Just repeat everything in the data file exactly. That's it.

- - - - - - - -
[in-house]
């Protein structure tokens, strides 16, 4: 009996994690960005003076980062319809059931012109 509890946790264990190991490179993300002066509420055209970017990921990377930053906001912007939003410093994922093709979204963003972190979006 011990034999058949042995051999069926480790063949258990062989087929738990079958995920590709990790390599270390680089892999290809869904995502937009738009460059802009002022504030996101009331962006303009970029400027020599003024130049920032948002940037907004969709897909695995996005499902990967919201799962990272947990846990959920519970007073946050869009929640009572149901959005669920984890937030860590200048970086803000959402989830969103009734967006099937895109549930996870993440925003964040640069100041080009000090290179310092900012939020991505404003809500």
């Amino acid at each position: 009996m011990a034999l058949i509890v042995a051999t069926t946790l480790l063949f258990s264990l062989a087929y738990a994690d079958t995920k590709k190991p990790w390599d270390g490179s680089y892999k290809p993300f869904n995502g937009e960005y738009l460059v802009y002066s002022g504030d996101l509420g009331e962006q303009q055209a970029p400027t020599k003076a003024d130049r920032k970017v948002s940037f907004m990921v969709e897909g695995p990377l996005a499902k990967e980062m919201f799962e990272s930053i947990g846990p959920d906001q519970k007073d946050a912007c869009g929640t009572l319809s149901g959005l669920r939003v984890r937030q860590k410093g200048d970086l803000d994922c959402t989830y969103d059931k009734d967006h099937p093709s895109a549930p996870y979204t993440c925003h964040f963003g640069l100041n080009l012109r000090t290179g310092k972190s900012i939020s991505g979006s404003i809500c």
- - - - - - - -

[in-house]
């Protein structure tokens, strides 16, 4: 009996994690960005003076980062319809059931012109 509890946790264990190991490179993300002066509420055209970017990921990377930053906001912007939003410093994922093709979204963003972190979006 011990034999058949042995051999069926480790063949258990062989087929738990079958995920590709990790390599270390680089892999290809869904995502937009738009460059802009002022504030996101009331962006303009970029400027020599003024130049920032948002940037907004969709897909695995996005499902990967919201799962990272947990846990959920519970007073946050869009929640009572149901959005669920984890937030860590200048970086803000959402989830969103009734967006099937895109549930996870993440925003964040640069100041080009000090290179310092900012939020991505404003809500």
């Amino acid at each position: 009996m011990a034999l058949i509890v042995a051999t069926t946790l480790l063949f258990s264990l062989a087929y738990a994690d079958t995920k590709k190991p990790w390599d270390g490179s680089y892999k290809p993300f869904n995502g937009e960005y738009l460059v802009y002066s002022g504030d996101l509420g009331e962006q303009q055209a970029p400027t020599k003076a003024d130049r920032k970017v948002s940037f907004m990921v969709e897909g695995p990377l996005a499902k990967e980062m919201f799962e990272s930053i947990g846990p959920d906001q519970k007073d946050a912007c869009g929640t009572l319809s149901g959005l669920r939003v984890r937030q860590k410093g200048d970086l803000d994922c959402t989830y969103d059931k009734d967006h099937p093709s895109a549930p996870y979204t993440c925003h964040f963003g640069l100041n080009l012109r000090t290179g310092k972190s900012i939020s991505g979006s404003i809500c």